Not only is it that much harder for music, film, art, etc. to regenerate itself in Cambodia, among both young and older there is a hesitancy to be seen as intellectual.

For what if a regime like the Khmer Rouge reoccurs?

Heady, and hugely sorrowful stuff.

Although I've not been able to pinpoint specifically why, Chicago is home to the world's only museum outside Cambodia dedicated to that country, or even with a memorial to the Killing Fields, which is contained within.

As shown atop this blog post, the museum--whose building adjoins the Cambodian Association of Illinois at 2831 W. Lawrence in Chicago--features a gorgeously-carved exterior.

Yet I imagine that many pass it by--just west of the North Branch of the Chicago River--with nary a clue or a glance.

I only knew of it because Cathy Taylor, the publicist for Victory Gardens and Cambodian Rock Band, mentioned to me that she valued her visit.
On April 17, after having seen Cambodian Rock Band and then The Killing Fields, I convinced my friend Ken to join me for an excursion (which included eating at Brazilian Bowl on Lawrence & Kedzie and buying Peruvian soda--Inca Cola--at the largely Mexican grocery, Lindo Michoacan).

Incidentally, I have not been able to find any Cambodian restaurants in Chicago. Supposedly there was one in a Lombard strip mall for awhile, but it seems to have closed.

We had to go upstairs to the Cambodian Association to ask to see the museum, for which we were greeted by a friendly young woman named Nisa (sorry if my spelling is off), a musical artist-in-residence who also serves as a museum tour guide.

She informed us that the day we were there--rather incidentally, unless the scheduling of Cambodian Rock Band somehow correlates--was the exact 44th anniversary of the Khmer Rouge seizing power of Cambodia.

That evening there was to be a vigil at the memorial--which has the names of victims engraved--but we did not hang around that long or return. Seemed better to let relatives, Cambodian-Americans and others more directly affected attend in sanctity.

Yet while I can't say that as a tourist attraction--with a $6 admission fee; $4 for seniors--the Cambodian Museum & Memorial is all that extensive, Ken and I very much valued our visit.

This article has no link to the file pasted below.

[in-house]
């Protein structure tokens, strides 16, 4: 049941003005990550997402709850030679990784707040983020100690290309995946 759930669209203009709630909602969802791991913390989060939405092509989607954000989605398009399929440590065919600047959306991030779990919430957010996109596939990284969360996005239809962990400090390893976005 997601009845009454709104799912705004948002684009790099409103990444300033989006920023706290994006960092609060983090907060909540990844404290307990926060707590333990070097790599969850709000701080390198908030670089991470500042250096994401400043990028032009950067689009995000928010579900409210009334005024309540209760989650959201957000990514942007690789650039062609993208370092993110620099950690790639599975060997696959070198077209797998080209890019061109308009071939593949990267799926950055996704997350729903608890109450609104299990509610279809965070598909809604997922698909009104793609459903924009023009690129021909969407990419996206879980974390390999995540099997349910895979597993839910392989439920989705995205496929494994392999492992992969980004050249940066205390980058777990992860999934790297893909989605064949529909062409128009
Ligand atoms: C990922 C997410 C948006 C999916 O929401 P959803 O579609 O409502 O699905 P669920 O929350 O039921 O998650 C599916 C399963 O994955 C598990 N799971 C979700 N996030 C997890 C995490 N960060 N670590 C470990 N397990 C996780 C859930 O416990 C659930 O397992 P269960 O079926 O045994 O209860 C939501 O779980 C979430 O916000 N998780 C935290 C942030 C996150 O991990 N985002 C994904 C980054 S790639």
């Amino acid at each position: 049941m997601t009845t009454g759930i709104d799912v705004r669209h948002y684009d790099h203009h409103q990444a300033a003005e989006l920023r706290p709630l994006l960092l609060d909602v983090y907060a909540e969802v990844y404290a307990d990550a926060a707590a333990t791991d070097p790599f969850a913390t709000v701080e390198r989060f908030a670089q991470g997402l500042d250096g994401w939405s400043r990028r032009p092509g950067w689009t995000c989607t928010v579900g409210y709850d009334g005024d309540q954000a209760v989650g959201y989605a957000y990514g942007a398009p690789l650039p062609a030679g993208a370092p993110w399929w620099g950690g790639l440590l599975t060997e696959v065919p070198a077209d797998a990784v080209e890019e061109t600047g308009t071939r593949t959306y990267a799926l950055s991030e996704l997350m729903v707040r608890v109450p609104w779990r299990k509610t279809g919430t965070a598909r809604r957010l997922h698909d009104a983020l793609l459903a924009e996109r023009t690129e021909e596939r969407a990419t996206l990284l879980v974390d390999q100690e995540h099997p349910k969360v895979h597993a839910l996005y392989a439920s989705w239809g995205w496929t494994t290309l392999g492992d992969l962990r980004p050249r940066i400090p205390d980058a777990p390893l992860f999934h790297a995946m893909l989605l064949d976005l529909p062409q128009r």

Although the displays and information largely covered what I'd already learned--and would continue to--we enjoyed speaking with Nisa (who recommended Don't Think I've Forgotten: Cambodia's Lost Rock and Roll), watching a brief introductory video and the experience of seeing not only the memorial, but actual objects once used in the killing fields.

Hung a bit too innocuously in a utilitarian stairway, there were also some truly compelling photographs, and artful objects throughout.

In this brief exploration of the Khmer Rouge regime, one of the things I've most been struck by has been their use of rather abhorrent axioms.

Whereas similar phrases attributed to Confucius, other great Eastern philosophers or even just fortune cookies are invariably hopeful, as displayed throughout the museum galleries, the Khmer Rouge's tenets have a quite discomfiting menace to them.

Such as: "To keep you is no gain, to destroy you is no loss."

With the disheartening reality that there are several genocides continuing today--in Myanmar, South Sudan, the Central African Republic, Darfur--as well as other massacres, human rights violations, ethnic cleansings and numerous deadly atrocities, I am sorry for what I now know took place in Cambodia during my lifetime.

I don't know quite when I will get to Angkor Wat--hopefully within the next 5 years--but it is now also important to me to spend some time in Phnom Penh, and to see memorials to the Killing Fields in their actual settings.

And if possible, to perhaps talk to Cambodians who might be willing to tell me a bit more.

Simply for theatrical reasons I reiterate my recommendation that you try to see Cambodian Rock Band at Victory Gardens.

But with simply a library card, a streaming outlet and/or an excursion to Chicago's Lawrence Ave. (@ California), your exploration can be that much deeper, sadder and richer.

I know mine was.